Chrome bluing occurs as a result of high temperatures allowing a small layer of oxygen to embed into the chrome plating. Chrome on exhaust pipes may blue due to exhaust gases, which can exceed 538 degrees Celsius, or from initial welding. On vehicles, the closer the chrome is to the engine, the more likely heat will create a blue haze on the surface of the chrome. Due to the short distance between the exhaust and the engine on motorcycles, idling in traffic or high temperatures generated from wide-open-throttle may also cause bluing.
Prepare a soapy water solution. Rinse the chrome surface thoroughly with water.
Rub the chrome with a soft cloth saturated with soapy water. Watch for flaking of any bluing from the surface of the chrome. If the oils from manufacturing or from hands have been transferred to the chrome, the bluing may be from the heating and discolouration of the surface coating, rather than the chrome. Medium pressure with a soapy cloth may be all that is necessary to remove the discoloured coating.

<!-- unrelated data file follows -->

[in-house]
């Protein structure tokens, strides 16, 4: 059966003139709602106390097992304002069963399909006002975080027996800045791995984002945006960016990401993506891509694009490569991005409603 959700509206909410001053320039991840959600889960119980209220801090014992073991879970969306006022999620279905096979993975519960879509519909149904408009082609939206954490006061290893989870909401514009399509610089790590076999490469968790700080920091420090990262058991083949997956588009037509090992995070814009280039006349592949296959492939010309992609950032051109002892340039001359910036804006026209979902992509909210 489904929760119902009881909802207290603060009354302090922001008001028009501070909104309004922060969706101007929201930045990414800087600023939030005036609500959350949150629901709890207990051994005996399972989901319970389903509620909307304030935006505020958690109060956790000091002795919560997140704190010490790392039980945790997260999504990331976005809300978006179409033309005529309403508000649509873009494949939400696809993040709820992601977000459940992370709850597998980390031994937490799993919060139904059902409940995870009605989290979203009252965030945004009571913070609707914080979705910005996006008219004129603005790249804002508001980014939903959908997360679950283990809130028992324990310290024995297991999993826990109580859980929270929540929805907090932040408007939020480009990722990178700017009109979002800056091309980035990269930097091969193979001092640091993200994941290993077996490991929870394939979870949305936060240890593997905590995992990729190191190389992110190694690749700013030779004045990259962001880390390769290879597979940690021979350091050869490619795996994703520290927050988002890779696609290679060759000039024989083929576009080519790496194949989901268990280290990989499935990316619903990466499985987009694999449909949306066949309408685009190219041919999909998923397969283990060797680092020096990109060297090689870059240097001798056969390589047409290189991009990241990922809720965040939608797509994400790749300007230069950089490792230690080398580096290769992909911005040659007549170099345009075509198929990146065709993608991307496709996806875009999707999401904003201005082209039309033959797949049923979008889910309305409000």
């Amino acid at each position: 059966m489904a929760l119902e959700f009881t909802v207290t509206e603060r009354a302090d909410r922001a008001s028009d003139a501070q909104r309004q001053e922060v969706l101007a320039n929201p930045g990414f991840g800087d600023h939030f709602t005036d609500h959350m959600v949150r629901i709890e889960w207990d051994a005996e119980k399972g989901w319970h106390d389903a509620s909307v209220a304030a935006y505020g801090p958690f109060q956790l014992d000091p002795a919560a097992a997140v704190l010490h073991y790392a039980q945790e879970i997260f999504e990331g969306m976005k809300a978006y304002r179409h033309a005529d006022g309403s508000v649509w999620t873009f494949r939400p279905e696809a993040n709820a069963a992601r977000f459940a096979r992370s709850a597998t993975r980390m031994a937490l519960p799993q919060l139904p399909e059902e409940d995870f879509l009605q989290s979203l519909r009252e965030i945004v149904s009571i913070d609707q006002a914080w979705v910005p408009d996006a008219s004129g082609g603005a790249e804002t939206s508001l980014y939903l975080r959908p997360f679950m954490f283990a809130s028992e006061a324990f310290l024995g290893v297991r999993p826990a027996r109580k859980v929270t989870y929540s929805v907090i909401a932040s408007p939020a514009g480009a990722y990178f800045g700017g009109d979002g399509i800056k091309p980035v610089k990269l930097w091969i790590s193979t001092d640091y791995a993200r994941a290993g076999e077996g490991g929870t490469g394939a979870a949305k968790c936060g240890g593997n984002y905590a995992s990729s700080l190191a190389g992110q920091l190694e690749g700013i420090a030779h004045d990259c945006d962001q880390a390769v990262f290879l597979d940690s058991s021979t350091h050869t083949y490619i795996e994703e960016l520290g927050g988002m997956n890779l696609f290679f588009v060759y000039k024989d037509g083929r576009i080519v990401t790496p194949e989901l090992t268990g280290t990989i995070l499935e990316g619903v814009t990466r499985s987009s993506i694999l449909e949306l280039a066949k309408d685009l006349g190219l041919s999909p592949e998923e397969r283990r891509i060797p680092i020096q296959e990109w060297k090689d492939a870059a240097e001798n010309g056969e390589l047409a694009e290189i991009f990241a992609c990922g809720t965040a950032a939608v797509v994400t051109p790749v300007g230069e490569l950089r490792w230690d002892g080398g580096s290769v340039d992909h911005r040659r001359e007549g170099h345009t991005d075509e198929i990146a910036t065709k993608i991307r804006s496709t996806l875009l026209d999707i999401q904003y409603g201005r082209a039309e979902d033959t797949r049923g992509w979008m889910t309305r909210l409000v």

Rinse and dry the chrome.
Wash and dry the surface of the chrome.
Crinkle a sheet of aluminium foil and dip it in vinegar. Briskly rub the wet aluminium foil on the chrome surface.
Wipe away any residue that forms and repeat the rubbing. Be sure to keep the aluminium foil wet with vinegar. Rinse with water and dry when completed.
Dampen the cloth supplied with the Blue-Job kit with water.
Place a portion of the damp cloth into the jar of powder and dab until a thick paste is formed on the damp cloth.
Rub the paste onto the chrome and work gently until the bluing is removed.
Restore the lustre of the chrome by buffing the surface with a soft dry cloth.
If you are attempting to treat chrome-like materials, such as chrome trim, which is usually plastic coated aluminium, these methods may not work and may damage the non-chrome finish. If cleaning exhaust pipes, be sure to let them cool, regardless of the method used to clean them.